Saturday 9 August 2014

Mangrt - Alpine immersion part 3

Mt. Mangrt (2679 m) with Rhododendron hirsutum in the foreground.
Yesterday another dose of alpine experiences, both botanical (prevailing) and birding. This time was the turn of Mangrtsko sedlo, a high-altitude plateau at the feet of mount Mangrt (2679 m), the 4th highest peak in the Julian Alps. The plateau ranges from approximately 1900 to 2072 metres. The Mangrt mountain range is set in north-western Slovenia, extending into Italy as well (its northern part).
On the bird front the scene was dominated by common alpine breeding species like Water Pipit Anthus spinoletta, Black Redstart Phoenicurus ochruros and Wheatear Oenanthe oenanthe - all seen in family parties. A check of the cliffs looking down on the Italian side, revealed a dreamed-for, but unexpected WALLCREEPER Tichodroma muraria. It was a female, showing well in the cliff face for some minutes. It is always very pleasing to see the species on its breeding grounds in the Alps - here the potential good habitats are literally everywhere, as opposed to the restricted (and well known) wintering sites they use on the Karst.
Wallcreeper Tichodroma muraria
More alpine atmosphere was created by a noisy flock of 40 Alpine Choughs Pyrrhocorax graculus soaring overhead, a couple of Alpine Accentors Prunella collaris and some Alpine Marmots Marmota marmota.
Alpine Marmots Marmota marmota
For the Mangrt speciality, Rock Ptarmigan, it was too late in the day and the area too disturbed by people walking around. No luck with the Snowfinches either, which were usually breeding in the area, but in the last few years seem disappeared.
A fly-by Alpine Swift Apus melba, House Martins Delichon urbicum, Ravens Corvus corax, a Hobby Falco subbuteo and a Kestrel Falco tinnunculus were dominating the sky-scene, along with the already mentioned Choughs.
Down at the upper edge of the forest, Crossbills Loxia curvirostra, Siskins Carduelis spinus, Crested Tits Lophophanes cristatus and Goldcrests Regulus regulus were common. A Rock Bunting Emberiza cia was also heard.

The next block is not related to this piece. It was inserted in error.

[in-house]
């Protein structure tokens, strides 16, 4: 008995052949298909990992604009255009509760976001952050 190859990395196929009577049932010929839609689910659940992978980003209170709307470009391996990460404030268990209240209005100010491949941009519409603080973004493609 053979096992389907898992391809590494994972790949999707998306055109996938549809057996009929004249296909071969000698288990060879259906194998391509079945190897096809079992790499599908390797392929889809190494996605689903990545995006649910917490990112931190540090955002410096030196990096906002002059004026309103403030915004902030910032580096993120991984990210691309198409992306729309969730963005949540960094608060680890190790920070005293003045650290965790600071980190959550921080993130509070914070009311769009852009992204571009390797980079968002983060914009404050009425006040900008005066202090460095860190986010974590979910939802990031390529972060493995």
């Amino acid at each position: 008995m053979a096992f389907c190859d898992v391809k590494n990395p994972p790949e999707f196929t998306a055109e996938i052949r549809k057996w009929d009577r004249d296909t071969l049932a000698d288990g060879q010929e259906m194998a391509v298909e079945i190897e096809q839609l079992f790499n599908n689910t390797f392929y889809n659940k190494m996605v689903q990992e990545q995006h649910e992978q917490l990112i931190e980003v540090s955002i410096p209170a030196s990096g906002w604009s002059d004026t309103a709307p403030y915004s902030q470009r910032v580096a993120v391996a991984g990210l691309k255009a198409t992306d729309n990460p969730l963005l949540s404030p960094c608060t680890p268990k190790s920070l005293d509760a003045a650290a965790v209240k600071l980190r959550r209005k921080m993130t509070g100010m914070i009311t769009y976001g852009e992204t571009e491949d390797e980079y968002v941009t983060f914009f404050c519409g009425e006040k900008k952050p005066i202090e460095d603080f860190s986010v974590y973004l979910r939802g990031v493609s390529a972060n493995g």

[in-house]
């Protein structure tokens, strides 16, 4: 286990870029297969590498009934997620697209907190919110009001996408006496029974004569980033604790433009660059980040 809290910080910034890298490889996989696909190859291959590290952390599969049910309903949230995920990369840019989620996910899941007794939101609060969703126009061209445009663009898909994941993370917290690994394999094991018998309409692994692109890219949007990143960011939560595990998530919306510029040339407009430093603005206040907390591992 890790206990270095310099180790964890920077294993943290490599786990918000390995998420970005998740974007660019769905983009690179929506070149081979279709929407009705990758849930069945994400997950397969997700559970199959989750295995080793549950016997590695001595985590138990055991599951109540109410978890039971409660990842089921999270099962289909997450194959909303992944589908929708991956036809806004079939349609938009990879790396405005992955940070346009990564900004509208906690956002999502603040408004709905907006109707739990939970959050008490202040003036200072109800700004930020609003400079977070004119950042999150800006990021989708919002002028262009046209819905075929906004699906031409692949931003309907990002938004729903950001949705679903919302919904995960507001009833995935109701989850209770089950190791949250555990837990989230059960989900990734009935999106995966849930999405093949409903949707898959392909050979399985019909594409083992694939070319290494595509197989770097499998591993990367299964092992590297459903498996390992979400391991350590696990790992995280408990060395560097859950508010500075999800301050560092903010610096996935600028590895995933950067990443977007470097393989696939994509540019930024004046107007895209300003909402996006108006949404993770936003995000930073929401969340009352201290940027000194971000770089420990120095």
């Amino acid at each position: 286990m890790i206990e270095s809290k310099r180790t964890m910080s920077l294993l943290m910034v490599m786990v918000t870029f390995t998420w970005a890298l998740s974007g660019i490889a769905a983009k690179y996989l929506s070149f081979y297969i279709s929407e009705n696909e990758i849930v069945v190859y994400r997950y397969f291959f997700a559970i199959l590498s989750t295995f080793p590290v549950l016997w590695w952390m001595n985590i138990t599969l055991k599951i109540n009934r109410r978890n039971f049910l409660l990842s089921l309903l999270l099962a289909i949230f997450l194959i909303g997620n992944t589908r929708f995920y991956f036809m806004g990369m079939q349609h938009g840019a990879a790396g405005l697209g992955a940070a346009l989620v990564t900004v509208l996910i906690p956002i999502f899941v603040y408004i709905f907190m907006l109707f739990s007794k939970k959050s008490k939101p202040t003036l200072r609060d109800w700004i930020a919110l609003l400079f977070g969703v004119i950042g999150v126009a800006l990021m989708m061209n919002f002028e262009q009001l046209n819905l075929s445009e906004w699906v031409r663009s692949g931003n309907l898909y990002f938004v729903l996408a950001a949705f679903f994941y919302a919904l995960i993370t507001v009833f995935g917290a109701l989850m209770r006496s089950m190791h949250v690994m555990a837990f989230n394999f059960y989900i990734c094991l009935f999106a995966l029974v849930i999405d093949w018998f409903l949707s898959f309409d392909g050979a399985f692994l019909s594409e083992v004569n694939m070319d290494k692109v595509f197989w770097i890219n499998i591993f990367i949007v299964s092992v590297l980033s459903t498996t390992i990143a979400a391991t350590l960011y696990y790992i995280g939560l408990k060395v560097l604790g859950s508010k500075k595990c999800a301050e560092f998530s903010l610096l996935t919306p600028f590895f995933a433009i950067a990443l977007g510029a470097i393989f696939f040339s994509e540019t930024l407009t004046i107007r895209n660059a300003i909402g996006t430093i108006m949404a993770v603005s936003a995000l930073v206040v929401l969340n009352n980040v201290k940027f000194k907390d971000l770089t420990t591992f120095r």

Speaking botanically, the plateau was full of the common alpine flowers I have already seen on Kanin and Breginjski Stol, but with the addition of many extra species. A (long-ish) selection of the best shots follows below.
Dryas octopetala
Campanula cochleariifolia
Dianthus sylvestris
Geum montanum
Nigritella rhellicani
Potentilla nitida
Polygonum viviparum
Aconitum lycoctonum
Petrocallis pyrenaica
Leontopodium alpinum
Saxifraga aizoides
Saxifraga squarrosa
Sedum atratum
Euphrasia picta
Aquilegia nigricans
Pedicularis rosea
Salix reticulata
Salix serpillifolia

And some panoramic views - breathtaking!
Imposing mt. Mangrt above the plateau.
Mangrt's northern side with steep cliffs overlooking the valley and the two Mangrt's lakes (in Italy).
View west from the plateau - those snow-covered mountains belong to the Kanin range, on the Italian side. An "inverse" pic can be found in the Kanin's post: here
View from the plateau towards Loška Koritnica, with Log pod Mangrtom down in the valley (Slovenian side).

The perfect way to round up the trip was a stop on the emerald river Soča in the Trenta valley, where a Dipper Cinclus cinclus said farewell.